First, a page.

Porn revenge the new kind of foul play

We used to think that in every civilized corner of the Caribbean, people who exposed their nudity, or had images of themselves, with consent, portrayed obscenely in public were punishable by law. And upon consequent reasoning, we guessed it even more punishable for those who would distribute, publish or post surreptitiously online intimate and saucy scenes of private bedroom business.

Upon reflection though, national stance on nude imageries has not always been pellucid. It has not been forgotten that at one time a prominent cleric had recommended porno movies as a possible means of stimulating the sex life of a boring and routine marriage. That was bedroom business –– contrived and make-believe as it was by unabashed actors “from over and away” –– for private viewing and therapeutic invigoration.

The jury is till out on the clergyman’s submission.

But we have been more troubled –– taken aback –– by the knowledge that the government of Trinidad is now making some attempt to deal with this criminal act of posting other people’s private chamber activities on the Internet, not so much as prankish fun as an intent to cause public embarrassment, subjection to ridicule, humiliation, disrespect and possibly hatred. Trinidad’s Attorney General Anand Ramlogan’s coming anti-cybercrime legislation bill, it is hoped, will take care of this growing despicable trend in his country.

The proposed new law will cover as well cyberblackmail and cyberbullying, the forerunners of publication or posting of another’s nudity online by an avenger. We shall see how far the Trinidadian authorities get with this in the next few weeks.

Actually, this demonic act of porn revenge is far more widespread than some of us would like to admit, not to mention its nefarious precursor of cyberblackmail. When we consider that at the click of a mouse some foul and degenerate reprobate can sully another’s reputation, cause significant psychological anguish, ruin a life, we have no alternative than to exact the maximum penalty for such degradation and wickedness.

The most common perpetrators are these revengeful ex-partners, who will wantonly expose their former spouses while taking care to extricate themselves from any of the publicly posted bedroom penetralia and exposure. And this becomes only possible, sadly, when couples trust each other with intimate picture-taking, only to become victims of a digital age gone amoral and awry.

We were hardly amused when, over pudding and souse one Saturday recently, in another place, a young woman was said to be not visible in her neighbourhood since being seen nude on the Internet last year. Her “exposed naked assets” were allegedly posted by a jilted boyfriend.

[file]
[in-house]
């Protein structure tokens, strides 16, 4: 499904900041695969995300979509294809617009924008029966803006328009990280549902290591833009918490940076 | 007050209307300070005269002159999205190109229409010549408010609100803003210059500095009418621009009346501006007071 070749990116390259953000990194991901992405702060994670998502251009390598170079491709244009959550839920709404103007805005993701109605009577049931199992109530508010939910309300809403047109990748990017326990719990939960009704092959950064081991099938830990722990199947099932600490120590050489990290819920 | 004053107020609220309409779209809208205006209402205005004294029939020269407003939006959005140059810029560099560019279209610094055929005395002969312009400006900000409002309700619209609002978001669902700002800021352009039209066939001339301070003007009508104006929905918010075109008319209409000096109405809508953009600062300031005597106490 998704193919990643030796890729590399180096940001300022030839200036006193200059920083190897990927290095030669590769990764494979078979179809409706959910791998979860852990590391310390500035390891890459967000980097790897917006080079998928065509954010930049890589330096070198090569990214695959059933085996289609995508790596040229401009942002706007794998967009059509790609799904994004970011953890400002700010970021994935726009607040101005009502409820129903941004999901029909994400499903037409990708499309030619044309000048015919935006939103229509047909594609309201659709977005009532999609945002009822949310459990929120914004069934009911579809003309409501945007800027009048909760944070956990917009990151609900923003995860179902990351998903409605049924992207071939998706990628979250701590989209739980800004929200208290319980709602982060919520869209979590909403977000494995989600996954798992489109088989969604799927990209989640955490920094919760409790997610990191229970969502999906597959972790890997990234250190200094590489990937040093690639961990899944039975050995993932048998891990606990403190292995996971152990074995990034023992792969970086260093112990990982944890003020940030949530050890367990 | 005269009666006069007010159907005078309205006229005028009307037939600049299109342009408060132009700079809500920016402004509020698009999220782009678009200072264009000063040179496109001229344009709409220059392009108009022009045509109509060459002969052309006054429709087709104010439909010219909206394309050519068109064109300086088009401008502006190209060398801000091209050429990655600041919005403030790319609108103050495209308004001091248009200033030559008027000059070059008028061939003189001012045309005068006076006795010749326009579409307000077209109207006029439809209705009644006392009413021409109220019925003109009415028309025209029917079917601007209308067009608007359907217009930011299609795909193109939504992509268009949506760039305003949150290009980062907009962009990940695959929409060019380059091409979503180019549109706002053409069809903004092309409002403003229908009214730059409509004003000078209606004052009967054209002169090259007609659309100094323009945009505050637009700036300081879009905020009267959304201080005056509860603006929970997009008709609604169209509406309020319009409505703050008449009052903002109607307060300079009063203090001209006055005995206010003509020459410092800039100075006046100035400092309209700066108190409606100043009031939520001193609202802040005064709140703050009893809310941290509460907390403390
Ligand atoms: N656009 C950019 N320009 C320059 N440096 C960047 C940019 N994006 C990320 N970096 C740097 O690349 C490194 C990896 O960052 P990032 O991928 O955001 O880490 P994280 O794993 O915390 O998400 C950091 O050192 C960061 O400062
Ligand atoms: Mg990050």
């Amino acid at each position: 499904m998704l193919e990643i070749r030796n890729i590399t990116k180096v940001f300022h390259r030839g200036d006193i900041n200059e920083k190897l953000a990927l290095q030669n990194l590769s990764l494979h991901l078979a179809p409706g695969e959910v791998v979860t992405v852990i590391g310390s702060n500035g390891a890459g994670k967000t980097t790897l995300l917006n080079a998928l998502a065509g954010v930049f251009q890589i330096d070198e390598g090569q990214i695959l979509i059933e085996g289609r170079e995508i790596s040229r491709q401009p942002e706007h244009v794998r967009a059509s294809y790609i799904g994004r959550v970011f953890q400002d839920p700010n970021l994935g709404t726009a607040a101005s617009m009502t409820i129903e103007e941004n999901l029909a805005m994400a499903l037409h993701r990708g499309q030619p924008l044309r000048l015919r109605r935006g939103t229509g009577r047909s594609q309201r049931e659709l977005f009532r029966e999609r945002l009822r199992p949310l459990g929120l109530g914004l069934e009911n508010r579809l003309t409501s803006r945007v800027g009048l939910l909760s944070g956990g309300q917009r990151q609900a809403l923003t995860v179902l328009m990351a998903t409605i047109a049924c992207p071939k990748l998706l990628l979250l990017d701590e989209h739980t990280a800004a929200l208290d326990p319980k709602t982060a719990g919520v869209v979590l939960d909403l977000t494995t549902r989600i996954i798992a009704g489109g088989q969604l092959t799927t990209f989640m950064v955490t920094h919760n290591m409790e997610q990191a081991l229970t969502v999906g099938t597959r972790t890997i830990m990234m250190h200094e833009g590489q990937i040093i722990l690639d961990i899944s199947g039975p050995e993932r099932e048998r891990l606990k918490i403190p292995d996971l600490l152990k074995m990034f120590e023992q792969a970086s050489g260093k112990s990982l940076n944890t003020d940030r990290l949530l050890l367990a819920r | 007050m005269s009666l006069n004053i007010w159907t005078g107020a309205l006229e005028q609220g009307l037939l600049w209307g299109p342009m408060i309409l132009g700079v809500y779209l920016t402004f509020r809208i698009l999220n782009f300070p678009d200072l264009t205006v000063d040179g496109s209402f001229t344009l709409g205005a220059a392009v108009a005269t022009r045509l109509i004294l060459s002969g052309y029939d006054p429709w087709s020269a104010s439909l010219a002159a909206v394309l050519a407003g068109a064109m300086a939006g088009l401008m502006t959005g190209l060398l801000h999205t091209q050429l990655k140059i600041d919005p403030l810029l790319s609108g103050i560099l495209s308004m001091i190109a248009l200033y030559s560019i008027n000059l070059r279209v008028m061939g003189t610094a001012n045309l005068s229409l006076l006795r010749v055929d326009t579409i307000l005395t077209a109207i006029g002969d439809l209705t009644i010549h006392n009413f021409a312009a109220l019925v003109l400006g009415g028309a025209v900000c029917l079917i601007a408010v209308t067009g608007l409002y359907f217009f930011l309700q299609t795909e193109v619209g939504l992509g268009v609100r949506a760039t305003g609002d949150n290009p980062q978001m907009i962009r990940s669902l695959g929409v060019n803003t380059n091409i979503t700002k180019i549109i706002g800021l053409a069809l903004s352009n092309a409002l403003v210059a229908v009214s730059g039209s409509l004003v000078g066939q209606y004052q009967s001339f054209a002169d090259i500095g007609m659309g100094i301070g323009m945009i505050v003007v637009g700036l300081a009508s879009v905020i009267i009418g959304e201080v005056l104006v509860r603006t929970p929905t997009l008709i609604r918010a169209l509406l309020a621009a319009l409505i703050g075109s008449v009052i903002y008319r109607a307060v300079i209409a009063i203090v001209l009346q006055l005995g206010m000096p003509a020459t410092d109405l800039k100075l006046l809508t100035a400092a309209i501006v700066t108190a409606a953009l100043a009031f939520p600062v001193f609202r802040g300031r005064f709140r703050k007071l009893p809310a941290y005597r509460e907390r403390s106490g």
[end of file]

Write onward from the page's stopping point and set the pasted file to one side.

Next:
Unhappily, the neighbours were more concerned with gloating at the victim’s “ill-mannered” mother’s ill ease about it than with empathizing with the girl and her undeserved public shame.

Then there is the report out of Guyana of a young man being set bail at GUY$125,000 after being accused of posting to the public nude and obscene photographs of a former girlfriend on BlackBerry Messenger. The story is the man allegedly asked the young woman, whom he had dated several times, to let him see her phone, which she did, and he secretly sent nude pictures of her from her phone to his.

After a later disagreement, the police charge goes, the woman was purportedly informed by several other people that nude pictures of her were being broadcast via BBM. The young woman evidently had the courage to report the matter to the police.

It’s a growing problem on the Internet everywhere (including the United States where the First Amendment defending freedom of speech has morphed into protecting freedom of expression of all kind) where former lovers get revenge by posting their former spouse’s racy pictures, which were supposedly for their eyes only –– men against women; women against men.

Thinking he’s the one, or she’s the one, these lovers let each other take explicit naked pictures of each other. The ultimate bond?

In a society like ours where privacy and confidentiality are would be archaic –– and are rapidly approaching obsolete –– couples may need to speak more to the soul of the other, rather than to the heart. We believe it was Prime Minister Freundel Stuart who advised Bajan women they should take care the men they choose –– not tend them; select with caution. No doubt, MESA’s Ralph Boyce would advise men to do the same –– of women, of course.

Revenge porn victims also claim finding themselves often swamped with messages from a multitude of weirdos and creeps in possession of their posted contact information.

This revenge porn will create not only untold social harm for its sufferers, but for society at large, including those who guffaw at the circumstance, for it delineates the kinds of expectations we have of each other. Shall we lamentably no longer trust one another?

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